The Democratic Party of Wisconsin today filed with the Government Accountability Board a complaint against state Rep. Michael Schraa following social media posts from Schraa selling exclusive access to the Capitol for the benefit of Winnebago County Republicans.

In a post on Facebook, Schraa promoted the Winnebago County Republican Party's annual Lincoln Day Dinner, and that noted he was donating to the event, “a VIP Capitol Tour package that will include a limo ride to Madison, a VIP tour of the Governor’s Office and several other ‘off limits’ areas of the Capitol.” By Schraa’s own acknowledgement, he is using his position as an elected official to offer for sale resources belonging to the state of Wisconsin that are not available to the general public and that would benefit him personally and politically.

Wis. Stat. Section 19.45(2) states that “No state public official may use his or her public position or office to obtain financial gain or anything of substantial value for the private benefit of himself or herself or his or her immediate family, or for an organization with which he or she is associated.”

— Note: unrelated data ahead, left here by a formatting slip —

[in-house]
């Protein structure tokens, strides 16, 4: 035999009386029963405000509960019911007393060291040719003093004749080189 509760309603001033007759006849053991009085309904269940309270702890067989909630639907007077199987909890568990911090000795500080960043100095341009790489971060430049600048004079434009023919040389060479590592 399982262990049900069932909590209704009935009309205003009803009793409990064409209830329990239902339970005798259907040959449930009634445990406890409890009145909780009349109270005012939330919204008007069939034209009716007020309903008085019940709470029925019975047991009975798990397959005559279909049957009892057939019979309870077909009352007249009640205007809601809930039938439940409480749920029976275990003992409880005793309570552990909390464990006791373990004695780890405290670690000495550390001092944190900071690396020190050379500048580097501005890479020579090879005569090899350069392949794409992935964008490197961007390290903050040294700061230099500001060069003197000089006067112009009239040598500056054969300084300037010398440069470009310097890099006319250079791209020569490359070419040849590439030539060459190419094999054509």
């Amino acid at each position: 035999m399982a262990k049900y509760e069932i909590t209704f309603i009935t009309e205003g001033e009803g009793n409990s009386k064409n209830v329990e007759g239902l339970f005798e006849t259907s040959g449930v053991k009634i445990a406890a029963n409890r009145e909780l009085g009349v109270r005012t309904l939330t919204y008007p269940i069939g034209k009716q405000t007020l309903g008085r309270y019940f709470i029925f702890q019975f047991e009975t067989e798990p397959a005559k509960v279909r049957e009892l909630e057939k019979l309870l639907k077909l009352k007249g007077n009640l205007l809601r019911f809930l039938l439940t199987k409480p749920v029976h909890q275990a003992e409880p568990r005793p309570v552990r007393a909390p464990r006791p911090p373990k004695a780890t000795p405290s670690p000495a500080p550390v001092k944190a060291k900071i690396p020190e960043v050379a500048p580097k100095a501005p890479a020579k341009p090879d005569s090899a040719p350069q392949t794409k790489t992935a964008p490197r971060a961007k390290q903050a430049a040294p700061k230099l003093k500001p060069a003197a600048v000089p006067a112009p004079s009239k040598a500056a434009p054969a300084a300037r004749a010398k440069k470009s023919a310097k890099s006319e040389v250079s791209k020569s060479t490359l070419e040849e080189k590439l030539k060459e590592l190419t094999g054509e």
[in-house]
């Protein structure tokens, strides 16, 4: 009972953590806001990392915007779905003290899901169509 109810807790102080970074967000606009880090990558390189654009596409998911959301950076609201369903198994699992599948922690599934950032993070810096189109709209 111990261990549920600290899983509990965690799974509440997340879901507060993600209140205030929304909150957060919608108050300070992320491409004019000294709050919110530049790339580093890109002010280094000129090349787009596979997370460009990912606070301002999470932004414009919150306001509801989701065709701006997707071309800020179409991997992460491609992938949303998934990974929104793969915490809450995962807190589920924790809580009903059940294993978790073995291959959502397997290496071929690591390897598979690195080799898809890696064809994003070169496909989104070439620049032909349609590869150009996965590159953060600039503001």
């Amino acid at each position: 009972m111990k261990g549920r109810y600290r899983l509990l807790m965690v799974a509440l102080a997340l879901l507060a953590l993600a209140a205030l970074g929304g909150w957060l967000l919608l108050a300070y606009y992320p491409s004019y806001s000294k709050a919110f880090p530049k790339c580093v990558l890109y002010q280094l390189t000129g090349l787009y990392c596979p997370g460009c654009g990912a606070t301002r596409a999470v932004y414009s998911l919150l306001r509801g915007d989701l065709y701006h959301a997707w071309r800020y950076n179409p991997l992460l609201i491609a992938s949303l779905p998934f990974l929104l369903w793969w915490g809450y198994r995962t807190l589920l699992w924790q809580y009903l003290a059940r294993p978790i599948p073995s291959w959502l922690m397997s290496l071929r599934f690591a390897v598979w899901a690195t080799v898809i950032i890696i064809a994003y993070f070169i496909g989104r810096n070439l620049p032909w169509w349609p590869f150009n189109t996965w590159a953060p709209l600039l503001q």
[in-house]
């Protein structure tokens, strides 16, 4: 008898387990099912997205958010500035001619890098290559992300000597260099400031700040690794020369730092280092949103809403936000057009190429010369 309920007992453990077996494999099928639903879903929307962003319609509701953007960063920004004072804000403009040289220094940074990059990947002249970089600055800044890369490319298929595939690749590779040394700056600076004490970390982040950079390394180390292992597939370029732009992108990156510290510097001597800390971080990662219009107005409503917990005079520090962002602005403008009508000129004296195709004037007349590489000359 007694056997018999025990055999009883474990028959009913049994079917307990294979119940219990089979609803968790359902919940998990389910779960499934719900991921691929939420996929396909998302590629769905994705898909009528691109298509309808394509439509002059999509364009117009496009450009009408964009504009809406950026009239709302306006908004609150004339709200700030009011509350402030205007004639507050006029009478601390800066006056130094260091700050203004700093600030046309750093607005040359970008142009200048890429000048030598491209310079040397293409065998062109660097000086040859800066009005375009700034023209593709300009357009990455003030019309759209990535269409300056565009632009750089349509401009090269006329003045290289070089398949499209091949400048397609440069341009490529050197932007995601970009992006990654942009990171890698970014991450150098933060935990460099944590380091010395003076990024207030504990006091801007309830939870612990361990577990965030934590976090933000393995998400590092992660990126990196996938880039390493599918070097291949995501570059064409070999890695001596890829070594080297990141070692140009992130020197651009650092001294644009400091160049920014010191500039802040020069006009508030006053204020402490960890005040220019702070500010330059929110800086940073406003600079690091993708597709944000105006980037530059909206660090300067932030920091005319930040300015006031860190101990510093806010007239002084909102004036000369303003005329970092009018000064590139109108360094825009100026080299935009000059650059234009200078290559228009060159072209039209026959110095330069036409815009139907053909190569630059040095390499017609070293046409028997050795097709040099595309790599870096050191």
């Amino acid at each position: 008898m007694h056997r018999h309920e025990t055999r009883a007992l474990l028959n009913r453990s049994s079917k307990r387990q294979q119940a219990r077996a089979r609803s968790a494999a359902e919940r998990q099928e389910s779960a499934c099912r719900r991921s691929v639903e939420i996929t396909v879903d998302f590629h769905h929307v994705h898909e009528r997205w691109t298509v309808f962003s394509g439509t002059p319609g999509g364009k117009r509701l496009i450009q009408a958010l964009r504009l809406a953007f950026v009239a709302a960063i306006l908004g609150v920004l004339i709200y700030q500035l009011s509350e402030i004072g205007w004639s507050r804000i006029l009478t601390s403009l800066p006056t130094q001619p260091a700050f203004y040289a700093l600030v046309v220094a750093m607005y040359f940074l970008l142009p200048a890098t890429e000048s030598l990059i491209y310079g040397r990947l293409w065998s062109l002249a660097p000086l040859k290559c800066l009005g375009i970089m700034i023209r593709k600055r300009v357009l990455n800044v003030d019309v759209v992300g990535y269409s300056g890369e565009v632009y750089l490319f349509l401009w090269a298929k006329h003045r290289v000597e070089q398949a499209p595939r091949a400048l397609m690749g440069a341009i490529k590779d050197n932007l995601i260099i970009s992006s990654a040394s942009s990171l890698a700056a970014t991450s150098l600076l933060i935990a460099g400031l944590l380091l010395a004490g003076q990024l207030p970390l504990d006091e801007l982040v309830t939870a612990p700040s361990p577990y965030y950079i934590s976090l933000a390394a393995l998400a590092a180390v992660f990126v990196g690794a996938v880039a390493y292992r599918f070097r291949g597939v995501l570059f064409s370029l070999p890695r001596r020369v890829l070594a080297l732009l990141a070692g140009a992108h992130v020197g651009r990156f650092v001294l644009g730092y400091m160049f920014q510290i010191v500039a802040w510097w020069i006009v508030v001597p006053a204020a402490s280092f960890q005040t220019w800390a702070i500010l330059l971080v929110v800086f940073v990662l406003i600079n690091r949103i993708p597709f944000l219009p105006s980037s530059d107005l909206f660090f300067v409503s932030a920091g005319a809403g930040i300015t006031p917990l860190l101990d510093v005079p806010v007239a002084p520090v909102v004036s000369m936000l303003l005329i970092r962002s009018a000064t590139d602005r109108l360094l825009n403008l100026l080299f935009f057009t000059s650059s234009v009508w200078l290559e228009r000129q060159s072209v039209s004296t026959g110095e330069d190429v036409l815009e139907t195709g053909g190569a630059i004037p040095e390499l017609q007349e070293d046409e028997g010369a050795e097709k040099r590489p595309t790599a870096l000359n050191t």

The Winnebago County Republican Party, a co-respondent in the WisDems complaint, has donated hundreds of dollars to Schraa's campaign and stands to receive or has received an illegal political contribution of services belonging to the State of Wisconsin in violation of Section 11.24(1), Wis. Stats.

"Scott Walker and his Republican Party are trying everything in their power to shut down independent investigations into campaign finance and ethics violations, but there are still rules in Wisconsin and it seems pretty obvious that Rep. Michael Schraa is breaking them," Democratic Party of Wisconsin Chair Mike Tate said Thursday. "Elected officials hold their positions as a public trust and Schraa should know better than to sell off exclusive access to the Capitol for partisan political gain -- especially when the legislature just last week shut off access to the Capitol for thousands of Wisconsinites who sought to make their voices heard on contentious right to work legislation."